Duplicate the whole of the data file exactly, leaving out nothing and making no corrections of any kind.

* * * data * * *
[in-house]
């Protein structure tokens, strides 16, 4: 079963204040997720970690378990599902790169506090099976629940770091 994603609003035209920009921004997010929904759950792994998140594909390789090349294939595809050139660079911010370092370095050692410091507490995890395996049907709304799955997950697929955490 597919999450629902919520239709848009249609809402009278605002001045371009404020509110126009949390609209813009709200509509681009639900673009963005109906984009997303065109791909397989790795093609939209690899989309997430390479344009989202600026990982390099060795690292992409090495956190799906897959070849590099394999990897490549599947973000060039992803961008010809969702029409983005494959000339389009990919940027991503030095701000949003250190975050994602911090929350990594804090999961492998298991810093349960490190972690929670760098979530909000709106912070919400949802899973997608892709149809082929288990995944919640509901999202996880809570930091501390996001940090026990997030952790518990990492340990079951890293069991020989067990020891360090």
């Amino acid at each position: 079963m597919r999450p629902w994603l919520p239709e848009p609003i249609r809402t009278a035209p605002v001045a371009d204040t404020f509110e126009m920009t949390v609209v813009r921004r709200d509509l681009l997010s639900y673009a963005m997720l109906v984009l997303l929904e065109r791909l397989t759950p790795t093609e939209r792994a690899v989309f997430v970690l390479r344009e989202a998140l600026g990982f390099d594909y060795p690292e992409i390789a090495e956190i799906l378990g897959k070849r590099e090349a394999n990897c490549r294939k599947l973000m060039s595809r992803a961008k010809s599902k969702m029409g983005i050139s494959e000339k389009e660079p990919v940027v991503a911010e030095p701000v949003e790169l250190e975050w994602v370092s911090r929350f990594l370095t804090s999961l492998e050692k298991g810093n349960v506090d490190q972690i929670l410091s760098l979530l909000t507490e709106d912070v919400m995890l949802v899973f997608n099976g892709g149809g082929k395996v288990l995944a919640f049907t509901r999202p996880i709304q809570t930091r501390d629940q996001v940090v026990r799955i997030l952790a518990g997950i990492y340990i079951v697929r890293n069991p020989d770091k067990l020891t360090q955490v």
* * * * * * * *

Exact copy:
[in-house]
């Protein structure tokens, strides 16, 4: 079963204040997720970690378990599902790169506090099976629940770091 994603609003035209920009921004997010929904759950792994998140594909390789090349294939595809050139660079911010370092370095050692410091507490995890395996049907709304799955997950697929955490 597919999450629902919520239709848009249609809402009278605002001045371009404020509110126009949390609209813009709200509509681009639900673009963005109906984009997303065109791909397989790795093609939209690899989309997430390479344009989202600026990982390099060795690292992409090495956190799906897959070849590099394999990897490549599947973000060039992803961008010809969702029409983005494959000339389009990919940027991503030095701000949003250190975050994602911090929350990594804090999961492998298991810093349960490190972690929670760098979530909000709106912070919400949802899973997608892709149809082929288990995944919640509901999202996880809570930091501390996001940090026990997030952790518990990492340990079951890293069991020989067990020891360090």
């Amino acid at each position: 079963m597919r999450p629902w994603l919520p239709e848009p609003i249609r809402t009278a035209p605002v001045a371009d204040t404020f509110e126009m920009t949390v609209v813009r921004r709200d509509l681009l997010s639900y673009a963005m997720l109906v984009l997303l929904e065109r791909l397989t759950p790795t093609e939209r792994a690899v989309f997430v970690l390479r344009e989202a998140l600026g990982f390099d594909y060795p690292e992409i390789a090495e956190i799906l378990g897959k070849r590099e090349a394999n990897c490549r294939k599947l973000m060039s595809r992803a961008k010809s599902k969702m029409g983005i050139s494959e000339k389009e660079p990919v940027v991503a911010e030095p701000v949003e790169l250190e975050w994602v370092s911090r929350f990594l370095t804090s999961l492998e050692k298991g810093n349960v506090d490190q972690i929670l410091s760098l979530l909000t507490e709106d912070v919400m995890l949802v899973f997608n099976g892709g149809g082929k395996v288990l995944a919640f049907t509901r999202p996880i709304q809570t930091r501390d629940q996001v940090v026990r799955i997030l952790a518990g997950i990492y340990i079951v697929r890293n069991p020989d770091k067990l020891t360090q955490v």